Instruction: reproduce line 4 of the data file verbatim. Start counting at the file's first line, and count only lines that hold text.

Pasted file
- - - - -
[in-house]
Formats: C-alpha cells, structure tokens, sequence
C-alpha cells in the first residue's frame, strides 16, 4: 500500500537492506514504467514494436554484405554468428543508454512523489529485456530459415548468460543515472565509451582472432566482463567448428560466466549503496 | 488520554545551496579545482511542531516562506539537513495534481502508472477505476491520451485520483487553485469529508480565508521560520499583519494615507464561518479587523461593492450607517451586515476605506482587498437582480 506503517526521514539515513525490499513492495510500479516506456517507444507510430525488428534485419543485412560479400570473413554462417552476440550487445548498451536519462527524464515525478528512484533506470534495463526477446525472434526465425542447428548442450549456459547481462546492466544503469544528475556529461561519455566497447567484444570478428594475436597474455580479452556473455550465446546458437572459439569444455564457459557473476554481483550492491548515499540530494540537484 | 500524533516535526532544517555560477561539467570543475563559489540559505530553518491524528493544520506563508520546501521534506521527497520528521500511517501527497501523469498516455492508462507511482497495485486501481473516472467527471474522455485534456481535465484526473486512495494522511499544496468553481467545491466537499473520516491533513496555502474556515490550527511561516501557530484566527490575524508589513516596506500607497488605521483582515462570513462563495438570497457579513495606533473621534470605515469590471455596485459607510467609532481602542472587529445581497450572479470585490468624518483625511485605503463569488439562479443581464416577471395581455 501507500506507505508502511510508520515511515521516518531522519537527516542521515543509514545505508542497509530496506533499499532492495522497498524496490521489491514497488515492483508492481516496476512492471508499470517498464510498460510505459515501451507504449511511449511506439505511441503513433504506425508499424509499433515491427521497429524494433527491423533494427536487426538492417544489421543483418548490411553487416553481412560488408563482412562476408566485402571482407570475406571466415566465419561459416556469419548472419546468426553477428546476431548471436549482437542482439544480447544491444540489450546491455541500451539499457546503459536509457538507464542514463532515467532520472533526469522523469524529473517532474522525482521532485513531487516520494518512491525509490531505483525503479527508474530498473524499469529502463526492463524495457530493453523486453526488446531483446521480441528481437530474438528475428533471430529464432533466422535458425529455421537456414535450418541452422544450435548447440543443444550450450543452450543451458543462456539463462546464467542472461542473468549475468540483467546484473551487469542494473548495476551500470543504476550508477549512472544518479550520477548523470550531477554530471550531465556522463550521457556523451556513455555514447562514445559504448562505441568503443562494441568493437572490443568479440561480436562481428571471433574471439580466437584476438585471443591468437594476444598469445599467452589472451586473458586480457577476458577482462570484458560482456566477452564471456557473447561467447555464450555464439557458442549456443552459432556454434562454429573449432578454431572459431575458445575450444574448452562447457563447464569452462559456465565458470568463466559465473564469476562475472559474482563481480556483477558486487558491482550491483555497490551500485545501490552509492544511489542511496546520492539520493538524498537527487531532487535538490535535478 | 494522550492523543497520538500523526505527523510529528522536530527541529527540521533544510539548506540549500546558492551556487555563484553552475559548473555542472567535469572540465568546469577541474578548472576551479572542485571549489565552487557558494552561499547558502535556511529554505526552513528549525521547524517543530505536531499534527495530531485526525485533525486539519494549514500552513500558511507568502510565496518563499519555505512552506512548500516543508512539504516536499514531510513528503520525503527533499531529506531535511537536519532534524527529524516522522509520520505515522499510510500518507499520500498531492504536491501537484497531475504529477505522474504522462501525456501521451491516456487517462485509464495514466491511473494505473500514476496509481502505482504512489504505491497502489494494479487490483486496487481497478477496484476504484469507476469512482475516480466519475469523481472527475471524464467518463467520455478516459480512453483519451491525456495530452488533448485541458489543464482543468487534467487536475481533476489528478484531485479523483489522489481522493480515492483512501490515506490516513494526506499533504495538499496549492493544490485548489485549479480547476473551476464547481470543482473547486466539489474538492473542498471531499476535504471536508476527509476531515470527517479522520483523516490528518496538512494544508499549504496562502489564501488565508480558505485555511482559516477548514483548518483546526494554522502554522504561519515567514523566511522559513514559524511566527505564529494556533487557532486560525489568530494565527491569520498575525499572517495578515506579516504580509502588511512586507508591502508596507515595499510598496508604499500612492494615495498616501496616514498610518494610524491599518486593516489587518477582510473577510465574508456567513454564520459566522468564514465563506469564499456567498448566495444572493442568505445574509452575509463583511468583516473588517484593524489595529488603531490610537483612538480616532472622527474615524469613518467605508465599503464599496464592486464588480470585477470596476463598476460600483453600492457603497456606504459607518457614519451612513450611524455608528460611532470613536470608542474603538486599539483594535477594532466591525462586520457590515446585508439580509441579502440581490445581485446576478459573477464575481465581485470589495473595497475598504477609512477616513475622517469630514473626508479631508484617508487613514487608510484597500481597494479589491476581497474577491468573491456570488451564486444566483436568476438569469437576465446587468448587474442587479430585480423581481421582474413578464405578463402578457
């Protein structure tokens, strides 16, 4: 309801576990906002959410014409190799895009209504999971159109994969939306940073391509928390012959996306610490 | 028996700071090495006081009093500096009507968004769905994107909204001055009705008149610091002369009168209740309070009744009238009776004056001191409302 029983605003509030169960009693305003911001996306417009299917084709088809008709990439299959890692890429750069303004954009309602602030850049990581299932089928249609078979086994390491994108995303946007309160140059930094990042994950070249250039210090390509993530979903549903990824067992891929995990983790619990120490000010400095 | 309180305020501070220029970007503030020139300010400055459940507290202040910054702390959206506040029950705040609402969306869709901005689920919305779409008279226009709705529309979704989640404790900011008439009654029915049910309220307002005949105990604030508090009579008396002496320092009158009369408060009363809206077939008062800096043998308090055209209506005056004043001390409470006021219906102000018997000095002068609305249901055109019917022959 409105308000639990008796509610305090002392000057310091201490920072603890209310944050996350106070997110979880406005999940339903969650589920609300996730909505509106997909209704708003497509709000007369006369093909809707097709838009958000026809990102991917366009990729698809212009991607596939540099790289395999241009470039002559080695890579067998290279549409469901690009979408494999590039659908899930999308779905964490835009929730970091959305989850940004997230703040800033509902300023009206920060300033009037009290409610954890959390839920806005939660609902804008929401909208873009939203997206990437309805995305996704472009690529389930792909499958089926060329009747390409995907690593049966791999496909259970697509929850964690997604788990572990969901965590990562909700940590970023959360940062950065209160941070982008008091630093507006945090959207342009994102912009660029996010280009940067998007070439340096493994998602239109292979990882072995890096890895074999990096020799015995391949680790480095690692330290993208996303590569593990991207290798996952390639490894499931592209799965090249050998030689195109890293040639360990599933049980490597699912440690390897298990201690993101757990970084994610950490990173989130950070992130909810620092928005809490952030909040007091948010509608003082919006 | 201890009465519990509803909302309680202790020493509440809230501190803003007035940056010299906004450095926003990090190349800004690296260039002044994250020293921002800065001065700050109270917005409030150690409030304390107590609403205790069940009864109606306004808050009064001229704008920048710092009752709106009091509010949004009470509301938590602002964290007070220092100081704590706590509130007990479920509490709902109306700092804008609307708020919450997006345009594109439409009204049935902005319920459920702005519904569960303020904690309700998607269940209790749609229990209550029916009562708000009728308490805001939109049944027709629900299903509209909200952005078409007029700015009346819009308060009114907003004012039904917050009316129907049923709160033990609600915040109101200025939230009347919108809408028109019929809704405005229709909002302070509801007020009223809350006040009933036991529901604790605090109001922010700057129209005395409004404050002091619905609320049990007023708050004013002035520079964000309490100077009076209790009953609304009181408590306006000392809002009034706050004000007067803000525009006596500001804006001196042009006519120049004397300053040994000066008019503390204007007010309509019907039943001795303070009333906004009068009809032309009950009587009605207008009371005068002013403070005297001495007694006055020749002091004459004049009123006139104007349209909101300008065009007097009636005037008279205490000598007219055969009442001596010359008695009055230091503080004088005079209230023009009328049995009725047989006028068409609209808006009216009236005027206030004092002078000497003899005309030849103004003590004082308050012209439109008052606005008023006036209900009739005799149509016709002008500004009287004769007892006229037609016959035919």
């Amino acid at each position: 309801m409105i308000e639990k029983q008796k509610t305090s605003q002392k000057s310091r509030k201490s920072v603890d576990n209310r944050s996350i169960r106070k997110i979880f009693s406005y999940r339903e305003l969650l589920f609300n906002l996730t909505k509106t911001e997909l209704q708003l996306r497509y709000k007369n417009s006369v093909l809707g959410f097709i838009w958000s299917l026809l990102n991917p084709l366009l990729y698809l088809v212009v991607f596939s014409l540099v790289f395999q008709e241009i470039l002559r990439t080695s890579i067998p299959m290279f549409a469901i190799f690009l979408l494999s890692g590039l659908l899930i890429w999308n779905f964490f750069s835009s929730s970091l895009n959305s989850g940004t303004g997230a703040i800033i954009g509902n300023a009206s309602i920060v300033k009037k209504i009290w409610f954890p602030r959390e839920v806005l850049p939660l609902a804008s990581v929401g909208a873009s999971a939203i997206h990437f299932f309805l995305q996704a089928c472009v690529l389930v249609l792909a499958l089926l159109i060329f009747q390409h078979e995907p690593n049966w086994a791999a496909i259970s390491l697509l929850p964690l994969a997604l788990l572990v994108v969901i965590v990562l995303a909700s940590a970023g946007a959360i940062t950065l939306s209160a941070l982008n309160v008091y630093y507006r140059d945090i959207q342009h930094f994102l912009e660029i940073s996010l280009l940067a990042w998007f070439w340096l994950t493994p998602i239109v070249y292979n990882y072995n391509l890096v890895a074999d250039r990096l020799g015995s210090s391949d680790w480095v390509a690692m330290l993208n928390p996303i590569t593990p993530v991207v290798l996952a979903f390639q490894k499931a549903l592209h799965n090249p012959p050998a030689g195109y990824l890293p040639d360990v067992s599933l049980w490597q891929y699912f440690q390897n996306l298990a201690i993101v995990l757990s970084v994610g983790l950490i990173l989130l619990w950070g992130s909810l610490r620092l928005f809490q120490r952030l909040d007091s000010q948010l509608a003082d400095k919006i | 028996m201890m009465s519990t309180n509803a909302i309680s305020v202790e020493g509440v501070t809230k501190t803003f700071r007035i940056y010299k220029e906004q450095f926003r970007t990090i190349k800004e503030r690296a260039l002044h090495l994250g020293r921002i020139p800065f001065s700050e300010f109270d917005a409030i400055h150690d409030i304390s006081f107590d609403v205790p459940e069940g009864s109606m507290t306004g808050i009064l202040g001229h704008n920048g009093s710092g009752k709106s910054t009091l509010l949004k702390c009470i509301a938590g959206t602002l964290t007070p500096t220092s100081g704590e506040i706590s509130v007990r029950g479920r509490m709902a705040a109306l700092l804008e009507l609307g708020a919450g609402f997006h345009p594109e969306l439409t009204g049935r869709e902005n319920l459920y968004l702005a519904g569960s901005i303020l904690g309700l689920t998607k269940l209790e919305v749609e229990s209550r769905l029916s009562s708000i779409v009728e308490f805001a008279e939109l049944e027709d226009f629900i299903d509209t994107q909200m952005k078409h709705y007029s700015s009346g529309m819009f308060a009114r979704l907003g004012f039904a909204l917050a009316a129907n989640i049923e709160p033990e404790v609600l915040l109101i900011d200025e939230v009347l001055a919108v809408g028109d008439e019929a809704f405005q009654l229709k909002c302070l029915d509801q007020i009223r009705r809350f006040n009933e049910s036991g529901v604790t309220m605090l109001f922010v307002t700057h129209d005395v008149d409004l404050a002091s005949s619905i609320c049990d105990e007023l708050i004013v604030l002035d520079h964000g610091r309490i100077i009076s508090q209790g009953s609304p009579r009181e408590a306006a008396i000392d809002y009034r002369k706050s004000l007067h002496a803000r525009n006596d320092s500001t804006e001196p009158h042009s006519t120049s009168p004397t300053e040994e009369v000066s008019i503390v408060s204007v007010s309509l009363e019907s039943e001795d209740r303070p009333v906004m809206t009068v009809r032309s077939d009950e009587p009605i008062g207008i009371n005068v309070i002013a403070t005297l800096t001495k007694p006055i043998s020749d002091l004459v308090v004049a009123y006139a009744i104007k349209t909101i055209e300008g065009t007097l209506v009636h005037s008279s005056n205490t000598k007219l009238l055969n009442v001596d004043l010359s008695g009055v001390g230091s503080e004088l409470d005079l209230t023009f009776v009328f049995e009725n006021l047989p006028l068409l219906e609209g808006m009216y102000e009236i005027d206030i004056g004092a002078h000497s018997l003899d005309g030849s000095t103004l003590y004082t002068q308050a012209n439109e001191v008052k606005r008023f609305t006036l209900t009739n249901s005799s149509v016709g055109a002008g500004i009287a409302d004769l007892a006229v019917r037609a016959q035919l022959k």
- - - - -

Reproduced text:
């Protein structure tokens, strides 16, 4: 309801576990906002959410014409190799895009209504999971159109994969939306940073391509928390012959996306610490 | 028996700071090495006081009093500096009507968004769905994107909204001055009705008149610091002369009168209740309070009744009238009776004056001191409302 029983605003509030169960009693305003911001996306417009299917084709088809008709990439299959890692890429750069303004954009309602602030850049990581299932089928249609078979086994390491994108995303946007309160140059930094990042994950070249250039210090390509993530979903549903990824067992891929995990983790619990120490000010400095 | 309180305020501070220029970007503030020139300010400055459940507290202040910054702390959206506040029950705040609402969306869709901005689920919305779409008279226009709705529309979704989640404790900011008439009654029915049910309220307002005949105990604030508090009579008396002496320092009158009369408060009363809206077939008062800096043998308090055209209506005056004043001390409470006021219906102000018997000095002068609305249901055109019917022959 409105308000639990008796509610305090002392000057310091201490920072603890209310944050996350106070997110979880406005999940339903969650589920609300996730909505509106997909209704708003497509709000007369006369093909809707097709838009958000026809990102991917366009990729698809212009991607596939540099790289395999241009470039002559080695890579067998290279549409469901690009979408494999590039659908899930999308779905964490835009929730970091959305989850940004997230703040800033509902300023009206920060300033009037009290409610954890959390839920806005939660609902804008929401909208873009939203997206990437309805995305996704472009690529389930792909499958089926060329009747390409995907690593049966791999496909259970697509929850964690997604788990572990969901965590990562909700940590970023959360940062950065209160941070982008008091630093507006945090959207342009994102912009660029996010280009940067998007070439340096493994998602239109292979990882072995890096890895074999990096020799015995391949680790480095690692330290993208996303590569593990991207290798996952390639490894499931592209799965090249050998030689195109890293040639360990599933049980490597699912440690390897298990201690993101757990970084994610950490990173989130950070992130909810620092928005809490952030909040007091948010509608003082919006 | 201890009465519990509803909302309680202790020493509440809230501190803003007035940056010299906004450095926003990090190349800004690296260039002044994250020293921002800065001065700050109270917005409030150690409030304390107590609403205790069940009864109606306004808050009064001229704008920048710092009752709106009091509010949004009470509301938590602002964290007070220092100081704590706590509130007990479920509490709902109306700092804008609307708020919450997006345009594109439409009204049935902005319920459920702005519904569960303020904690309700998607269940209790749609229990209550029916009562708000009728308490805001939109049944027709629900299903509209909200952005078409007029700015009346819009308060009114907003004012039904917050009316129907049923709160033990609600915040109101200025939230009347919108809408028109019929809704405005229709909002302070509801007020009223809350006040009933036991529901604790605090109001922010700057129209005395409004404050002091619905609320049990007023708050004013002035520079964000309490100077009076209790009953609304009181408590306006000392809002009034706050004000007067803000525009006596500001804006001196042009006519120049004397300053040994000066008019503390204007007010309509019907039943001795303070009333906004009068009809032309009950009587009605207008009371005068002013403070005297001495007694006055020749002091004459004049009123006139104007349209909101300008065009007097009636005037008279205490000598007219055969009442001596010359008695009055230091503080004088005079209230023009009328049995009725047989006028068409609209808006009216009236005027206030004092002078000497003899005309030849103004003590004082308050012209439109008052606005008023006036209900009739005799149509016709002008500004009287004769007892006229037609016959035919």